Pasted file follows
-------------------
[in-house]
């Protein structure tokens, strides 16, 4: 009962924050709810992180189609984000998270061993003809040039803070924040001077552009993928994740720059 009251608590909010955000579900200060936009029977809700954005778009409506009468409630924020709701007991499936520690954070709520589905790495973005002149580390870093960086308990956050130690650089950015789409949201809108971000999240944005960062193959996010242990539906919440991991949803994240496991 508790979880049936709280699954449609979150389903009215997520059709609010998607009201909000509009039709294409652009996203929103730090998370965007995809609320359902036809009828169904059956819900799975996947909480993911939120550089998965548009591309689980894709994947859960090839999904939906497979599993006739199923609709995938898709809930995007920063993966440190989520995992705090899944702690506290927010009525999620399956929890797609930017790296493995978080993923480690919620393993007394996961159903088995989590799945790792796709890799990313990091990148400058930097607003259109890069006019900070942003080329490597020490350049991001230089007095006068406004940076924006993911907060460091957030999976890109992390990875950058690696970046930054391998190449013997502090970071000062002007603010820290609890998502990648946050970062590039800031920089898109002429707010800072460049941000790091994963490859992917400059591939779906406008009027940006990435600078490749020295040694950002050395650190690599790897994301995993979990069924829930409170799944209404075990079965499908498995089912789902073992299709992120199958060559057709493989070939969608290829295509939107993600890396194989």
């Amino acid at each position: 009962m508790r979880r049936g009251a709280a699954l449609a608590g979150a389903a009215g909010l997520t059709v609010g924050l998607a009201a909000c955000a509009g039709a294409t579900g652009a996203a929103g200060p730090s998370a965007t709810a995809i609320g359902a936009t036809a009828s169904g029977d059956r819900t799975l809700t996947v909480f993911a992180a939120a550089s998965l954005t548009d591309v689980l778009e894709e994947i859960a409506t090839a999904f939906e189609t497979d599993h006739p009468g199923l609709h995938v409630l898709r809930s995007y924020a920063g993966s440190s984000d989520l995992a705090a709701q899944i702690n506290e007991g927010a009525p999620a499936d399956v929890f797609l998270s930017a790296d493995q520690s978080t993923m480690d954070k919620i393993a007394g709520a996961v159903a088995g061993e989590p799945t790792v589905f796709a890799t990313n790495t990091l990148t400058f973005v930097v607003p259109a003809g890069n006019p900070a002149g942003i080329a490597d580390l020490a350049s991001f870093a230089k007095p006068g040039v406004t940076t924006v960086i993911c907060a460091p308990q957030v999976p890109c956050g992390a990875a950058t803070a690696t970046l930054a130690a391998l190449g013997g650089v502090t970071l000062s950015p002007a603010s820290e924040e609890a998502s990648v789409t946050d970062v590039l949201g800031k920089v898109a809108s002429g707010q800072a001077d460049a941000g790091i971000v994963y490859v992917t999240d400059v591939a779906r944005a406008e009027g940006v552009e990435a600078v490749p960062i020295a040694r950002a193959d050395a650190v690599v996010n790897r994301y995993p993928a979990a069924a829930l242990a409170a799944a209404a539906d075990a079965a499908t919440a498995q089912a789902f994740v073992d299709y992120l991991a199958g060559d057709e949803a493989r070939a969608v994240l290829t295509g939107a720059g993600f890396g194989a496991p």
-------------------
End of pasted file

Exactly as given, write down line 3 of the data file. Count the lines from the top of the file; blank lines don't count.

């Amino acid at each position: 009962m508790r979880r049936g009251a709280a699954l449609a608590g979150a389903a009215g909010l997520t059709v609010g924050l998607a009201a909000c955000a509009g039709a294409t579900g652009a996203a929103g200060p730090s998370a965007t709810a995809i609320g359902a936009t036809a009828s169904g029977d059956r819900t799975l809700t996947v909480f993911a992180a939120a550089s998965l954005t548009d591309v689980l778009e894709e994947i859960a409506t090839a999904f939906e189609t497979d599993h006739p009468g199923l609709h995938v409630l898709r809930s995007y924020a920063g993966s440190s984000d989520l995992a705090a709701q899944i702690n506290e007991g927010a009525p999620a499936d399956v929890f797609l998270s930017a790296d493995q520690s978080t993923m480690d954070k919620i393993a007394g709520a996961v159903a088995g061993e989590p799945t790792v589905f796709a890799t990313n790495t990091l990148t400058f973005v930097v607003p259109a003809g890069n006019p900070a002149g942003i080329a490597d580390l020490a350049s991001f870093a230089k007095p006068g040039v406004t940076t924006v960086i993911c907060a460091p308990q957030v999976p890109c956050g992390a990875a950058t803070a690696t970046l930054a130690a391998l190449g013997g650089v502090t970071l000062s950015p002007a603010s820290e924040e609890a998502s990648v789409t946050d970062v590039l949201g800031k920089v898109a809108s002429g707010q800072a001077d460049a941000g790091i971000v994963y490859v992917t999240d400059v591939a779906r944005a406008e009027g940006v552009e990435a600078v490749p960062i020295a040694r950002a193959d050395a650190v690599v996010n790897r994301y995993p993928a979990a069924a829930l242990a409170a799944a209404a539906d075990a079965a499908t919440a498995q089912a789902f994740v073992d299709y992120l991991a199958g060559d057709e949803a493989r070939a969608v994240l290829t295509g939107a720059g993600f890396g194989a496991p």